Without a doubt, Yang’s plan had many flaws. Personally, I’m a fan of UBI, but targeted. I don’t believe it’s of any real use to those who already have the means to provide, and an acceptable level of economic security. A targeted UBI towards victims of the poverty cycle would be, I believe, extremely successful. Many studies conducted in the UK and Europe have shown is invariably produces a high proportion of economic and social benefit to recipient. That all translates into reduction of the skills gap between no income, low income and medium income. That in itself would produce significant ROI for Governments who adopt the policy (I believe).
I think in Yang’s case, it was a solid Hail Mary for a person never really likely to get far in the race. It’s fairly easy to call for ‘free money’ for all, and try and win over the popularity of the low/no income left. With the typical demographics within the poverty cycle, it mad him popular with minorities which is a win-win for him.
His approach though, directly conflicts with reality. I don’t believe that UBI disincentivizes people from working, in fact from what I’ve seen the opposite is true. But, un-targeted, aggressive UBI in the way he described would have been particularly expensive (given the national debt is already laughably high), and would have quite simply been absorbed within the economy by inflation. You see it every time Government’s bring out fiscal policy around certain or all groups benefiting from some type of incentive, the corresponding end-benefit will increase in cost to account… Equilibrium is always restored.
The Freedom Dividend is standard American Politician speak. Annoyed me more than excited me (standard for a Brit).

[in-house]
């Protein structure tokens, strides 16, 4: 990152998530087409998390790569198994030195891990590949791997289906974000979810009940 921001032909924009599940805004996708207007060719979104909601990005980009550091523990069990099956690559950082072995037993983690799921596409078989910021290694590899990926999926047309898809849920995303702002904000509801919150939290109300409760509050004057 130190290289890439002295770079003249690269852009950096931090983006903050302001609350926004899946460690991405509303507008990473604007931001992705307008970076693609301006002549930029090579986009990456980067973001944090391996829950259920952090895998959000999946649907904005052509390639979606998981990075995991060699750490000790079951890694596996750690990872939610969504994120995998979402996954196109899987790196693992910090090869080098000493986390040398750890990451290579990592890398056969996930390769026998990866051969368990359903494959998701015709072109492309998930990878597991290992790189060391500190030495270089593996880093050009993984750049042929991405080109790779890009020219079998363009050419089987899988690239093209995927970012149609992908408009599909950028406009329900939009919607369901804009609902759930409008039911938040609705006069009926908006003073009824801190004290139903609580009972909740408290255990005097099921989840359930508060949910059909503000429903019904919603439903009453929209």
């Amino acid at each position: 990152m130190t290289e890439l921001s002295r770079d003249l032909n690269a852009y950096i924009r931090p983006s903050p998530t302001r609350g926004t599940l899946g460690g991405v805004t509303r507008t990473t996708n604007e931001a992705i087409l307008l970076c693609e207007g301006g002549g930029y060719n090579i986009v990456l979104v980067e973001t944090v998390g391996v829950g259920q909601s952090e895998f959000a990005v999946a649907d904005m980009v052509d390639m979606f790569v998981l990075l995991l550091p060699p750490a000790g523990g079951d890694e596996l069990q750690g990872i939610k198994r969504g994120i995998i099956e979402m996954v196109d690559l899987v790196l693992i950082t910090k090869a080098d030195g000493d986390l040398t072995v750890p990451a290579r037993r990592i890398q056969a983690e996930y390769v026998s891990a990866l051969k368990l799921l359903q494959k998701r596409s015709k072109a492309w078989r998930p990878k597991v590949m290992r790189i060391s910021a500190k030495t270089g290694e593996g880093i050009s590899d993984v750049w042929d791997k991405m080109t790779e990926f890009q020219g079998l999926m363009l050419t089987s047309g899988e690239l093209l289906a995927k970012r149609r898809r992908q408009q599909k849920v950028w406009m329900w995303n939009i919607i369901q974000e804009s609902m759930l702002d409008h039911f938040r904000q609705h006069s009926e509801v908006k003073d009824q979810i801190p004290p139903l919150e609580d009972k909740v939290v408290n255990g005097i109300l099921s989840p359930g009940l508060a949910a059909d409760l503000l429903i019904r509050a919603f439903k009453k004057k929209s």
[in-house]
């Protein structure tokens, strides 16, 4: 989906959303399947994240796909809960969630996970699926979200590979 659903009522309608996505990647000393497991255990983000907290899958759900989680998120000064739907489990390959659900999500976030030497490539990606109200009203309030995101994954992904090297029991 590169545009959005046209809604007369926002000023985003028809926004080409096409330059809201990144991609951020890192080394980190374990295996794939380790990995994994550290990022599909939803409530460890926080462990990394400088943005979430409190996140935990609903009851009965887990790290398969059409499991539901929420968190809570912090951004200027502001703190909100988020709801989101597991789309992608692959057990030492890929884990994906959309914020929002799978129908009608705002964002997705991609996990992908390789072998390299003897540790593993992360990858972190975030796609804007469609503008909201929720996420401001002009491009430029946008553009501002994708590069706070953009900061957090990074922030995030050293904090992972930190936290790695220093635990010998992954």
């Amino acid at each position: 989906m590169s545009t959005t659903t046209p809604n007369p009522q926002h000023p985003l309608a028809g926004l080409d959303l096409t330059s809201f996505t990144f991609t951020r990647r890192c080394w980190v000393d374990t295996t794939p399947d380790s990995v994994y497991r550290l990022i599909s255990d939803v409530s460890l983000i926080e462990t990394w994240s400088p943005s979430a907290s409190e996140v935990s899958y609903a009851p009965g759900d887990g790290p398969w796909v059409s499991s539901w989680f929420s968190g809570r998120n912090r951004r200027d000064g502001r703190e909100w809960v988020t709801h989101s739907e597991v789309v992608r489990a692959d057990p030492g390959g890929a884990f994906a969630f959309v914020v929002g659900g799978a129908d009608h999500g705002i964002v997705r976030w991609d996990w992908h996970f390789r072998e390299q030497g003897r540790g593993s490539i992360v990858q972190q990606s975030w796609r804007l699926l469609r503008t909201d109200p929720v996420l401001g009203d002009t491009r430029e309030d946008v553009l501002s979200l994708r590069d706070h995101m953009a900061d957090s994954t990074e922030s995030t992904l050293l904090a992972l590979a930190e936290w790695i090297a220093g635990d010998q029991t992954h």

As far as Rawls’ considerations, I quite like how it seems to reflect much of Pain’s thoughts. Personally, I’m an advocate for Land Value Tax, as in the UK there is considerable inequality around housing, both commercial and private. Much of the solutions to that seem to be hidden within LVT. The typical question never far behind conversations about UBI is how do you pay… As far as I’m concerned, that’s how. And that seems to resonate with Pain’s approach. You build a sovereign wealth fund, paid into from those taxes, and others. That fund provides much of the social care needed for the elderly, some initial incentives for young people, and a targeted UBI safety net for those who fall on hard times and need help.
The COVID stimulus package in the US was nothing short of an abomination. Its entire purpose was to inflate the stock market and give Trump some record-breaking stats to real of during the Presidential debates. Ignoring the fact that it’s pretty entirely served businesses, with the US’ continued obsession with trickledown economics still failing, it was always going to fail. You can see the Russell 2000 as an example of that. Annoyingly, it could have been a really effective mainstream demonstration of how much, when done right, it can really do some good. Alas, Politicians can never be trusted to perform when the chips are down.
I think of Ernest Benn in this case… “Politics is that art of looking for trouble, finding it whether it exists or not, diagnosing it incorrectly, and applying the wrong remedy.”
In sum, a targeted, well thought out UBI plan could be the way to break the wheel in the cycle of poverty. But, then it wouldn’t be universal… TBI would be what I would go for… Doesn’t sound as catchy though. In essence… Take all of the principles of UBI, and apply them to anyone in the US making the average wage or less. How you combat inflation, and secondary/tertiary beneficiaries from moving back towards an economic equilibrium, I guess Government regulation… But that never pans out!
Sorry I’ve waffled, it’s hard to properly compose your thoughts when you haven’t given the topic enough recent consideration!